The Hermitage

A short drive north of Edinburgh, the hermitage is a rather pleasant walk through one of the gardens made famous during the 18th century. It is a beautiful place to visit and stroll through the grounds, inspecting the folly and various other buildings. There are old stone bridges, perfect for Instagram photos, and you can spend hours enjoying the peace....and the midges. Enjoy the midges. 


The highlands are bleak and empty, with the kind of of cold, desolate beauty you expect from Scotland. Driving through the moors you can see why this land bred such a tough people. It is rugged, harsh and unforgiving. 

While you will probably be thinking of William Wallace as there are mentions of him all over the place, I also challenge you to drop “there can be only one” into a conversation somewhere. If you don't get that reference, then you almost have no business reading this blog. You may not be old enough to have developed the sort of cynicism I expect from my readers. However, to be contradictory, I am an optimistic person, so I have hope for you yet. 

Isle of Skye and the Outer Hebrides

I definitely recommend visiting the islands if you are able to. I wrote more in this article about Skye and the Outer Hebrides. The largest of the Inner Hebrides offers a huge number of trails to wander along, and the castles of Clan MacDonald and Clan MacLeod, both worth a visit. Again, dramatic scenery and landscapes...and whisky of course, at the Talisker Distillery. There are fairy pools on Skye which are nice, despite the notable lack of fairies. You’re welcome to try have a swim, in the fairy pools, or at one of the beaches. Please let me know how that goes. The Storr and the Old Man of Storr is an amazing trail with spectacular views. It’s a walk of a few hours and you will not be disappointed.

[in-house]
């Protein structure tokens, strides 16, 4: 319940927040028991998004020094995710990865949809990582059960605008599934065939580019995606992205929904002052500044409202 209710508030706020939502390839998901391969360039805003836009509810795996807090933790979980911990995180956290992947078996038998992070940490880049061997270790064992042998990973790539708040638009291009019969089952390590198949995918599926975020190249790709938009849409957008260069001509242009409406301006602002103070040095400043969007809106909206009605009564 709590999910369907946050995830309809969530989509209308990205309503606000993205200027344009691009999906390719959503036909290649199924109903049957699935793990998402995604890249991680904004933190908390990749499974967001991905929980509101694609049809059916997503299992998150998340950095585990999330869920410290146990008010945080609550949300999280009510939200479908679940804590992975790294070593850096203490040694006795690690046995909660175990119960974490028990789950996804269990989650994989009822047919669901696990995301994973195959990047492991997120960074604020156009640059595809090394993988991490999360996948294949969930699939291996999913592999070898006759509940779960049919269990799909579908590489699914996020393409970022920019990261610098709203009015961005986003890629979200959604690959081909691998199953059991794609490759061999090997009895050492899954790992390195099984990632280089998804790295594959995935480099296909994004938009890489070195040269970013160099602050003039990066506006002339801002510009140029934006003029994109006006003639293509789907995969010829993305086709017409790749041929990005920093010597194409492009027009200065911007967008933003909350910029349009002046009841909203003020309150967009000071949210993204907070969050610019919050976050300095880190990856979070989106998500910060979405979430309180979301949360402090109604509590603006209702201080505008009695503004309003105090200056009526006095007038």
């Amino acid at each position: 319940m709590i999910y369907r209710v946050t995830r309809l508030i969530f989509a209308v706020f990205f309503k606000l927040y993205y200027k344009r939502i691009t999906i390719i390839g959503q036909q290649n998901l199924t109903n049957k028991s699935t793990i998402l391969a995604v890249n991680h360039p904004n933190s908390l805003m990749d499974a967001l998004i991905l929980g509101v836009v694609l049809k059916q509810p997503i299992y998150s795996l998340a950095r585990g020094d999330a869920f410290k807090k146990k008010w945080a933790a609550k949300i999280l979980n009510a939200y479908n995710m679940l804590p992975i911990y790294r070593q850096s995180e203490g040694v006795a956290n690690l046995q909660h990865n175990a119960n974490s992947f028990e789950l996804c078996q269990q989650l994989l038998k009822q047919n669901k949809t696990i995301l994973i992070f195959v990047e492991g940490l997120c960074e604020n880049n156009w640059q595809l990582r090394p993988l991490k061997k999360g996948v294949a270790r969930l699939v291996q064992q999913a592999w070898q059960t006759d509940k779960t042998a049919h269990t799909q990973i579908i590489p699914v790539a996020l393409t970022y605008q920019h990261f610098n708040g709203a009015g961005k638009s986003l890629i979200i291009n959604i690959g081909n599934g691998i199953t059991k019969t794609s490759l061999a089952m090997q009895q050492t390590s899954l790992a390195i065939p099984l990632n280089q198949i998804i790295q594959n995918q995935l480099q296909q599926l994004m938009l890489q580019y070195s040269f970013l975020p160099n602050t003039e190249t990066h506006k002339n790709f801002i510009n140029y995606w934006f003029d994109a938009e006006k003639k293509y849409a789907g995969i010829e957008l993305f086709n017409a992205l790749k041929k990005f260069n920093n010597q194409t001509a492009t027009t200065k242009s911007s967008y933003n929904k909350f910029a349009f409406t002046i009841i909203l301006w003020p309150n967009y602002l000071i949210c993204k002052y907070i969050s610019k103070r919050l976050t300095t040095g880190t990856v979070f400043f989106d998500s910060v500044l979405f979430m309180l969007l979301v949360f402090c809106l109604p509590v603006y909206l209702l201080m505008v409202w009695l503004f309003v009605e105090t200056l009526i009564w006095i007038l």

Eilean Donan Castle

Made famous during the filming of Highlander (there can be only one!!), this castle was rebuilt and restored in the early 20th century and there are now tours that run through the castle. You can also purchase a cup of tea or coffee from the small cafe. If you are heading to Skye, you should pass by. Eilean Donan means "island of Donnán". It is not named after a woman called Eileen, famously asked to 'come on' during the dark era of 80's music. 

Loch Ness

It is a lake. Quite a large one as far as lakes go. While I openly admit to not actually touching the water, I believe I have enough experience to state it was cold. The water is murky due to a high content of peat and thus visibility is very poor. Other than being a large cold lake, it is of course the home of the much debated Loch Ness Monster, whose existence has remained scientifically unproven since 565 AD when Saint Columba came across it feasting on a sailor and promptly banished it with a walking stick and the power of Christ. At least that is according to the story written a short hundred years after the actual event. Regardless of whether you are a believer or not, I guarantee you will still look out across the beautiful panoramic views, take in a deep breath of the cool, fresh air and keep a quiet lookout for the telltale ripples of Nessy swimming away.